Metformin’s target signaling pathways associated with anti-aging benefits have been extensively investigated over the past years. These pathways mainly include AMPK and mTOR pathways and their associations with cell cycle, immunity, nutrient signaling, mitochondria and DNA repair. The main aim of some investigations is to establish how Metformin acts on these pathways to exert its anti-aging effects.

Metformin is said to reduce the incidence of age-related diseases like dementia, Alzheimer’s, cancer, and it also reduces the risk of cardiovascular events. How it does this, is the main question in the minds of many researchers.

The well-known mechanism of Metformin on insulin sensitivity is the one that normalizes insulin growth factor levels which also leads to the activation of AMPK and inhibition of mTOR pathway. Activation of AMPK has hypoglycemic effects and inhibition of mTOR pathway prevents progression of cancer, diabetes mellitus type 2, neurological and inflammatory diseases.

The dilemma may be how effective are other means of prolongation of a life span compared to Metformin’s anti-aging properties. Several mechanisms have been shown to delay the process of aging, which in turn results in improved healthspan in animal models, including mammals. These include caloric restriction, alteration in GH/IGF1 pathways, as well as the use of several drugs such as Resveratrol (SIRT1 activator) and Rapamycin (mTOR inhibitor).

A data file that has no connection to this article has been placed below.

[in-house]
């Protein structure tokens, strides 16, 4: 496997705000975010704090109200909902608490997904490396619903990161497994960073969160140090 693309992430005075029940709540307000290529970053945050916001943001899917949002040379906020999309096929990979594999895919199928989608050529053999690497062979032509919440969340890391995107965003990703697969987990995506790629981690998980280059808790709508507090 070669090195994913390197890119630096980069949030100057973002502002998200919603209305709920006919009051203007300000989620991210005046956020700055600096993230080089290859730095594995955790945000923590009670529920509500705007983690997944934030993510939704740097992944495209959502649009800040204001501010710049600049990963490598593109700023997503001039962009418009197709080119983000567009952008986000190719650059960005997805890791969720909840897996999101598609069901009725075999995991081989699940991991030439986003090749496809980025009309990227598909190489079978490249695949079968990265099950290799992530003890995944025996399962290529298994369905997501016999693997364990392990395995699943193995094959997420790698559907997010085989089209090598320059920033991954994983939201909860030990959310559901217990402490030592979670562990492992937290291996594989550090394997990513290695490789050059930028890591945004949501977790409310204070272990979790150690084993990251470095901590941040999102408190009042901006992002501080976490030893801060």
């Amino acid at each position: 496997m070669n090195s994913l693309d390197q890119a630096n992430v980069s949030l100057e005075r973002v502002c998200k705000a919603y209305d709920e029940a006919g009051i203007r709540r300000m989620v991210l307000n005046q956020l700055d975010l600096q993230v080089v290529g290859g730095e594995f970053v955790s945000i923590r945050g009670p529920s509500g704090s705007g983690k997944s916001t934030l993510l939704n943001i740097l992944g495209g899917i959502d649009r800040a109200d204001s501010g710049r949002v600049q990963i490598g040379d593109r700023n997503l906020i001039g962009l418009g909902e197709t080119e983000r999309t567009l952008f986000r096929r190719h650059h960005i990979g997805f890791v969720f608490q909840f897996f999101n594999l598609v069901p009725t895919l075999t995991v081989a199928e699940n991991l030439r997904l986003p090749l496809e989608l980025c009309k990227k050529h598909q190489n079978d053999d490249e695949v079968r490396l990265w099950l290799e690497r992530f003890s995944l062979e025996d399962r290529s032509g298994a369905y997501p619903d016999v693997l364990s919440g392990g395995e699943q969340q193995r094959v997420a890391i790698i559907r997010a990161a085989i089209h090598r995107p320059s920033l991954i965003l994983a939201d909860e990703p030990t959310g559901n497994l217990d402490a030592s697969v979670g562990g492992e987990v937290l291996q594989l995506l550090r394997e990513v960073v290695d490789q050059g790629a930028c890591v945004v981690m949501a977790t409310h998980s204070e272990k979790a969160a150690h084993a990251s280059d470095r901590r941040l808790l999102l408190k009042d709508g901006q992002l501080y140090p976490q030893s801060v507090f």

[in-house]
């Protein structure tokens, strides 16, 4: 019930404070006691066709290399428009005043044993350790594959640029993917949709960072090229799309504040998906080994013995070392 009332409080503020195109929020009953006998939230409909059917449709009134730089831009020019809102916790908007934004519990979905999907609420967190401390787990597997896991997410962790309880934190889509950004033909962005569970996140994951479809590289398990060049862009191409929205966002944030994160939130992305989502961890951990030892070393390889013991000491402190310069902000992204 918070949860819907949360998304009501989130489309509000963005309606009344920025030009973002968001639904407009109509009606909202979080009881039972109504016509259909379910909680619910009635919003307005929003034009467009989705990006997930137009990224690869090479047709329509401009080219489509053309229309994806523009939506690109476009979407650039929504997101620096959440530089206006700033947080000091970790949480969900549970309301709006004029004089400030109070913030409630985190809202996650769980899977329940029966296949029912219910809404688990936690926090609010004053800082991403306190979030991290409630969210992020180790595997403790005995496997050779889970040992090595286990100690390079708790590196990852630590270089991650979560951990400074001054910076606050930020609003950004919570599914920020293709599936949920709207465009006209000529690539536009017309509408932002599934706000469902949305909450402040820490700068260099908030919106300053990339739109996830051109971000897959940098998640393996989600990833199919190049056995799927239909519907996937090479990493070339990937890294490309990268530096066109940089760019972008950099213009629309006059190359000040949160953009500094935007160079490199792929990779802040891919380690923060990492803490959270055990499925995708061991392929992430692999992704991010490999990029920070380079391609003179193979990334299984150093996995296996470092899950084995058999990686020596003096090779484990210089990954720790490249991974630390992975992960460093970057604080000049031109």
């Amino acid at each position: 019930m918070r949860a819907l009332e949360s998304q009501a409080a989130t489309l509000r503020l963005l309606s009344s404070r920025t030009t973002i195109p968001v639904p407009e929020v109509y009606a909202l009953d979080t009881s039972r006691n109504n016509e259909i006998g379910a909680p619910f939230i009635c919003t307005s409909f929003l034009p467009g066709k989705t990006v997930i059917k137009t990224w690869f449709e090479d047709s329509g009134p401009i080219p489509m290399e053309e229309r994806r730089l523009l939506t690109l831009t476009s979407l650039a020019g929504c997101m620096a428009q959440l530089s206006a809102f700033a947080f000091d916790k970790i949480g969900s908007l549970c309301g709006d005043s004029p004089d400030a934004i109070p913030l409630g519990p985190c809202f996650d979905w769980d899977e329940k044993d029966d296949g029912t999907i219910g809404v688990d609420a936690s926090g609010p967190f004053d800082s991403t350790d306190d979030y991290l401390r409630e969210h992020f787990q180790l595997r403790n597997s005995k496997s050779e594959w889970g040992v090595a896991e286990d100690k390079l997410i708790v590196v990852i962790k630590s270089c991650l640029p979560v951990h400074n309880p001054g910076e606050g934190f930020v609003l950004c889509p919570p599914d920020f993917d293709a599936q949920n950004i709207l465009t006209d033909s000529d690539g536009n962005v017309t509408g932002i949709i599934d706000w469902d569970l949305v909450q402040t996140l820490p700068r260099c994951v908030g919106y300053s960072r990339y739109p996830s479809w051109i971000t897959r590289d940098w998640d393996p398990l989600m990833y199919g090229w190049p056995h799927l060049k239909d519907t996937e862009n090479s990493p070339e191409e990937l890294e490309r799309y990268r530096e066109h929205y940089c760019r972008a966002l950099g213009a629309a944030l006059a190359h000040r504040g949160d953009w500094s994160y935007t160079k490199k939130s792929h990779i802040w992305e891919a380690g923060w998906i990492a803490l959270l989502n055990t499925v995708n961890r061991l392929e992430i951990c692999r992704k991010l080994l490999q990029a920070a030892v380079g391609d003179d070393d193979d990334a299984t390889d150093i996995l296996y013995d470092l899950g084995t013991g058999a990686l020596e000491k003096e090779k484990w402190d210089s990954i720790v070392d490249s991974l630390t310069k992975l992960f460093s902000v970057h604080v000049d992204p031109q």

Now let us look at individual effects of Metformin on diseases related to aging.


Diabetes mellitus type 2 is a metabolic disorder and also a type of age-related disease. Metformin reduces levels of glycated hemoglobin, facilitates weight reduction and prevents diabetes in pre-diabetic patients. Other well-known effects are that Metformin decreases blood glucose levels and increases insulin sensitivity to upregulate its intake by cells.

Cardiovascular diseases

Cardiovascular diseases are the main leading cause of death worldwide and the main risk factor predisposing to cardiovascular diseases is age. It has been said that Metformin can reduce mortality and diseases that accelerate the aging of the cardiovascular system.

The cardiovascular effects of Metformin were published based on the United Kingdom’s prospective diabetes study in 1998. It was reported that Metformin promotes myocardial preconditioning, alters the metabolism of cardiomyocytes and reduces apoptosis of cardiac cells during ischemic events like heart attack. Metformin has also been reported to protect the endothelial layer of the blood vessels from the burden of atherosclerosis by lowering LDL-cholesterol and triglycerides.


As mentioned already, inhibition of mTOR pathway plays a role in the prevention of certain cancers by stimulating the increase in AMP which then leads to reduced tumor growth. Metformin also decreases levels of circulating insulin and many cancer cells express insulin receptors on their surfaces. Insulin receptors on cancer cells stimulate a pathway that is responsible for cellular proliferation (PI3K pathway). So a decrease in insulin levels reduces PI3K pathway activation and thus inhibits tumor growth. There is also a direct relationship between AMPK pathway activation and cancer. Its activation blocks the expression of cancer-promoting genes and thus inhibiting tumor growth.